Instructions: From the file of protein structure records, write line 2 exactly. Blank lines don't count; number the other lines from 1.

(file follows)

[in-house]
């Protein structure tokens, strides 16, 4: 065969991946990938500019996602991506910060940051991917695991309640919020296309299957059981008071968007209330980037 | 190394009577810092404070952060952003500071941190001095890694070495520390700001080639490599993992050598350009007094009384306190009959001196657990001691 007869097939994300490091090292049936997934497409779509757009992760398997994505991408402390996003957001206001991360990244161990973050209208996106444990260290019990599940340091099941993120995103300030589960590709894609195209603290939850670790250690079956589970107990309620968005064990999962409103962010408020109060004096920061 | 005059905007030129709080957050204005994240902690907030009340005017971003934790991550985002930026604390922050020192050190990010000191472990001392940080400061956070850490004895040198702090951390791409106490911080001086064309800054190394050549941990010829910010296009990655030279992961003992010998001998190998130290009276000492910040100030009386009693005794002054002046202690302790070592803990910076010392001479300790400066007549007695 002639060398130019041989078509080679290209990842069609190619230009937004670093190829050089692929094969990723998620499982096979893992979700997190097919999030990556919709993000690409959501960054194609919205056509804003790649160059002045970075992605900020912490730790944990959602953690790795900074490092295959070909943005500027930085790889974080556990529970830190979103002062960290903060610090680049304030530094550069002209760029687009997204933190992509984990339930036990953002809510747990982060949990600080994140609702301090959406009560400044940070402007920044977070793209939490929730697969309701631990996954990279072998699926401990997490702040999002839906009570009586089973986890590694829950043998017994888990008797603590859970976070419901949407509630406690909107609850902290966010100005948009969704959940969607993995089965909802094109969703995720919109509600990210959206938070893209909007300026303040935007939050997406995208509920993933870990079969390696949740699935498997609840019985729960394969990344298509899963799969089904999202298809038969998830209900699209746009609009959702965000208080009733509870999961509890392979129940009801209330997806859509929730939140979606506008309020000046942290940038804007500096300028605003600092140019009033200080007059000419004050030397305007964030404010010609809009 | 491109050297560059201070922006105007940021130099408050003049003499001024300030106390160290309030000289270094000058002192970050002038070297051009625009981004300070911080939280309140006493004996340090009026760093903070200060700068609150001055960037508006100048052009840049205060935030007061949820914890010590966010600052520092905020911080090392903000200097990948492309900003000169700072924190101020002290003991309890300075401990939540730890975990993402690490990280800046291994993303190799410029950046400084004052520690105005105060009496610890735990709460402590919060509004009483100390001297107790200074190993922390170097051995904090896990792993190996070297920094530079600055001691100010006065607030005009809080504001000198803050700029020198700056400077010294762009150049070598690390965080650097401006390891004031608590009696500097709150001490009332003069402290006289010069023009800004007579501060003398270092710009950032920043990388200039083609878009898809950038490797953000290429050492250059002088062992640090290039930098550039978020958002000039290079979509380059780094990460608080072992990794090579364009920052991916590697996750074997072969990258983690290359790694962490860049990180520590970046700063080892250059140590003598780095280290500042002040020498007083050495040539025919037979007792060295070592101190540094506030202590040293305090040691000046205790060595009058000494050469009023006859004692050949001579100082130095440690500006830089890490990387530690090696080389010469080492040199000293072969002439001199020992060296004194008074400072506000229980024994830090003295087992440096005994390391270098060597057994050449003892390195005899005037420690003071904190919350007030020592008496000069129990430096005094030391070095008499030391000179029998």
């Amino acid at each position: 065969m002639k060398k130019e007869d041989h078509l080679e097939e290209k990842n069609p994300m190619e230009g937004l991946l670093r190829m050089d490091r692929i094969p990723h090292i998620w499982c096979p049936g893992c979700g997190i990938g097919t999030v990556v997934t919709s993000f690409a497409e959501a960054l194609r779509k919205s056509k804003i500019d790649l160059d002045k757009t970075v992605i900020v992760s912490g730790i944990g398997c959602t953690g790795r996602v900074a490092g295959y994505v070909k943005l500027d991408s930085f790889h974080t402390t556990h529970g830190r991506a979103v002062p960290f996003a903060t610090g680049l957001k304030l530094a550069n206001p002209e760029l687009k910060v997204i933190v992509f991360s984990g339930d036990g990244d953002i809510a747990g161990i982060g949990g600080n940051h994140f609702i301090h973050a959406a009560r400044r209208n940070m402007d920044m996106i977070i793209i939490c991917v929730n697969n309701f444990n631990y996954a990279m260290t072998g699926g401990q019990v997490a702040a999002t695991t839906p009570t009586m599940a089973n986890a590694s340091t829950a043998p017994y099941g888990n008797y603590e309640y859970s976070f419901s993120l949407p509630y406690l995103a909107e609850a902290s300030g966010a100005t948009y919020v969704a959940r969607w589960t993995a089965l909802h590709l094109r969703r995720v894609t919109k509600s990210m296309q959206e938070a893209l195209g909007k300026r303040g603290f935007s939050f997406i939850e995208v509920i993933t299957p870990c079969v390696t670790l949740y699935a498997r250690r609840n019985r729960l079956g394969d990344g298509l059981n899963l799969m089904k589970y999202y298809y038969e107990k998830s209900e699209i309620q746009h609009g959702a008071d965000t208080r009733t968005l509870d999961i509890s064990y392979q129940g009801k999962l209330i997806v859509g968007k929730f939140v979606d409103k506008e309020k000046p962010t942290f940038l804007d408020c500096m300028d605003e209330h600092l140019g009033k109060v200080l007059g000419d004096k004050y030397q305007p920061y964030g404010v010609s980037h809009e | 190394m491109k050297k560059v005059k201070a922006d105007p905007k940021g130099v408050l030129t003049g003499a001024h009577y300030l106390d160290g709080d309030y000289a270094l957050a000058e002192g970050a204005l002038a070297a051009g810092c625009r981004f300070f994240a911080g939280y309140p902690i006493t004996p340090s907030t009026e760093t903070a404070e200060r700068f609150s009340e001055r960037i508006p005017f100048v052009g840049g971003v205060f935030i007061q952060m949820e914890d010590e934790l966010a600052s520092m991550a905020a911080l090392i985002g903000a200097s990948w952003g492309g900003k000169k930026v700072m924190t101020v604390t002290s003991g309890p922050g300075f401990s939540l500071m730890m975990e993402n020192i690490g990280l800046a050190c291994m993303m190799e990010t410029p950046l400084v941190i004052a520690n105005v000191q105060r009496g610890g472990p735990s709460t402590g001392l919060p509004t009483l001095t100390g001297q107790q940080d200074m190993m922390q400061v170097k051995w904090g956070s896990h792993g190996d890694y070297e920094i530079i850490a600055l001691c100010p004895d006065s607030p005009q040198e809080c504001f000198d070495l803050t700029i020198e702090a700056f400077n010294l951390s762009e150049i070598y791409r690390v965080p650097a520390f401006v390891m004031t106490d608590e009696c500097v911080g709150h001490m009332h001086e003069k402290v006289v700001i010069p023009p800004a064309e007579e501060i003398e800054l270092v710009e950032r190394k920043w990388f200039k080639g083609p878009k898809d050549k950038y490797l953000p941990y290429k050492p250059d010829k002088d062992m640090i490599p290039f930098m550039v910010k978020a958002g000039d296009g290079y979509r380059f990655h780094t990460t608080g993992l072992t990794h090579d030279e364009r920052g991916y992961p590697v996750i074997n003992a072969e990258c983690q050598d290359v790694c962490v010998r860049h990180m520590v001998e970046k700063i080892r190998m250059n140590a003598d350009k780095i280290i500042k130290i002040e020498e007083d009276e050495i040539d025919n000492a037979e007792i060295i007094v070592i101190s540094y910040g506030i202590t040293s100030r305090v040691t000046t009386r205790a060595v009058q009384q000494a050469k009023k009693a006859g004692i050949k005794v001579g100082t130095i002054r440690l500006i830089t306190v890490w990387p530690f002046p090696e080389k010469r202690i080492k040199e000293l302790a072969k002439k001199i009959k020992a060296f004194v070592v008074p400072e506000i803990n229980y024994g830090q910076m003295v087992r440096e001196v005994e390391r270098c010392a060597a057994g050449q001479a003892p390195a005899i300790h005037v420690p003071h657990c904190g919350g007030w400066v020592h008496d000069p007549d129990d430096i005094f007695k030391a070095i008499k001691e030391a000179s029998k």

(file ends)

């Protein structure tokens, strides 16, 4: 065969991946990938500019996602991506910060940051991917695991309640919020296309299957059981008071968007209330980037 | 190394009577810092404070952060952003500071941190001095890694070495520390700001080639490599993992050598350009007094009384306190009959001196657990001691 007869097939994300490091090292049936997934497409779509757009992760398997994505991408402390996003957001206001991360990244161990973050209208996106444990260290019990599940340091099941993120995103300030589960590709894609195209603290939850670790250690079956589970107990309620968005064990999962409103962010408020109060004096920061 | 005059905007030129709080957050204005994240902690907030009340005017971003934790991550985002930026604390922050020192050190990010000191472990001392940080400061956070850490004895040198702090951390791409106490911080001086064309800054190394050549941990010829910010296009990655030279992961003992010998001998190998130290009276000492910040100030009386009693005794002054002046202690302790070592803990910076010392001479300790400066007549007695 002639060398130019041989078509080679290209990842069609190619230009937004670093190829050089692929094969990723998620499982096979893992979700997190097919999030990556919709993000690409959501960054194609919205056509804003790649160059002045970075992605900020912490730790944990959602953690790795900074490092295959070909943005500027930085790889974080556990529970830190979103002062960290903060610090680049304030530094550069002209760029687009997204933190992509984990339930036990953002809510747990982060949990600080994140609702301090959406009560400044940070402007920044977070793209939490929730697969309701631990996954990279072998699926401990997490702040999002839906009570009586089973986890590694829950043998017994888990008797603590859970976070419901949407509630406690909107609850902290966010100005948009969704959940969607993995089965909802094109969703995720919109509600990210959206938070893209909007300026303040935007939050997406995208509920993933870990079969390696949740699935498997609840019985729960394969990344298509899963799969089904999202298809038969998830209900699209746009609009959702965000208080009733509870999961509890392979129940009801209330997806859509929730939140979606506008309020000046942290940038804007500096300028605003600092140019009033200080007059000419004050030397305007964030404010010609809009 | 491109050297560059201070922006105007940021130099408050003049003499001024300030106390160290309030000289270094000058002192970050002038070297051009625009981004300070911080939280309140006493004996340090009026760093903070200060700068609150001055960037508006100048052009840049205060935030007061949820914890010590966010600052520092905020911080090392903000200097990948492309900003000169700072924190101020002290003991309890300075401990939540730890975990993402690490990280800046291994993303190799410029950046400084004052520690105005105060009496610890735990709460402590919060509004009483100390001297107790200074190993922390170097051995904090896990792993190996070297920094530079600055001691100010006065607030005009809080504001000198803050700029020198700056400077010294762009150049070598690390965080650097401006390891004031608590009696500097709150001490009332003069402290006289010069023009800004007579501060003398270092710009950032920043990388200039083609878009898809950038490797953000290429050492250059002088062992640090290039930098550039978020958002000039290079979509380059780094990460608080072992990794090579364009920052991916590697996750074997072969990258983690290359790694962490860049990180520590970046700063080892250059140590003598780095280290500042002040020498007083050495040539025919037979007792060295070592101190540094506030202590040293305090040691000046205790060595009058000494050469009023006859004692050949001579100082130095440690500006830089890490990387530690090696080389010469080492040199000293072969002439001199020992060296004194008074400072506000229980024994830090003295087992440096005994390391270098060597057994050449003892390195005899005037420690003071904190919350007030020592008496000069129990430096005094030391070095008499030391000179029998």